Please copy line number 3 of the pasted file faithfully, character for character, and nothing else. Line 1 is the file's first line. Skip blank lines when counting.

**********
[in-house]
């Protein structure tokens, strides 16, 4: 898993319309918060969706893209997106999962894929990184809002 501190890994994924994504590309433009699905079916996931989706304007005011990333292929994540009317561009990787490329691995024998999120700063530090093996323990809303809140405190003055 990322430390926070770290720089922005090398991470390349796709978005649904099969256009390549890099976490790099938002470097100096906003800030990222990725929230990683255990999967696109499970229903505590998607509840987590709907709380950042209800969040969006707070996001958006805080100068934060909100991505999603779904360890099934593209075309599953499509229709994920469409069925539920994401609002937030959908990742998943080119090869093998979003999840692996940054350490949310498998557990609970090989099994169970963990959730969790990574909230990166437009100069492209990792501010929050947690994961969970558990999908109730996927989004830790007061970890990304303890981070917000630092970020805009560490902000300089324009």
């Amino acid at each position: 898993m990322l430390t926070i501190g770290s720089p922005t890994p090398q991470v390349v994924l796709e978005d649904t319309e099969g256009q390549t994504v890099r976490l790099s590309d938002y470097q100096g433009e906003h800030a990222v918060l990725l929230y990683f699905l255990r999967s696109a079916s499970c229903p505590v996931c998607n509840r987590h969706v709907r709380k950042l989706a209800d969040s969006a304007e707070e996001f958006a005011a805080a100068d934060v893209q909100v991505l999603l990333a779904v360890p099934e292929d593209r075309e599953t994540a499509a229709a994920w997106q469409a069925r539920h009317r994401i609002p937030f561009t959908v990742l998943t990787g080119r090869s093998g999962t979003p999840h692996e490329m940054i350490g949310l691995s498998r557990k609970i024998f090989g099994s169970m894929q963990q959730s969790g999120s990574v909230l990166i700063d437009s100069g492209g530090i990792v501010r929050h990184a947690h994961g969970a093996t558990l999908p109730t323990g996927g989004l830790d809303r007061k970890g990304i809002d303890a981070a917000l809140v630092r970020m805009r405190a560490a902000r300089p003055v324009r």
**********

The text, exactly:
């Amino acid at each position: 898993m990322l430390t926070i501190g770290s720089p922005t890994p090398q991470v390349v994924l796709e978005d649904t319309e099969g256009q390549t994504v890099r976490l790099s590309d938002y470097q100096g433009e906003h800030a990222v918060l990725l929230y990683f699905l255990r999967s696109a079916s499970c229903p505590v996931c998607n509840r987590h969706v709907r709380k950042l989706a209800d969040s969006a304007e707070e996001f958006a005011a805080a100068d934060v893209q909100v991505l999603l990333a779904v360890p099934e292929d593209r075309e599953t994540a499509a229709a994920w997106q469409a069925r539920h009317r994401i609002p937030f561009t959908v990742l998943t990787g080119r090869s093998g999962t979003p999840h692996e490329m940054i350490g949310l691995s498998r557990k609970i024998f090989g099994s169970m894929q963990q959730s969790g999120s990574v909230l990166i700063d437009s100069g492209g530090i990792v501010r929050h990184a947690h994961g969970a093996t558990l999908p109730t323990g996927g989004l830790d809303r007061k970890g990304i809002d303890a981070a917000l809140v630092r970020m805009r405190a560490a902000r300089p003055v324009r």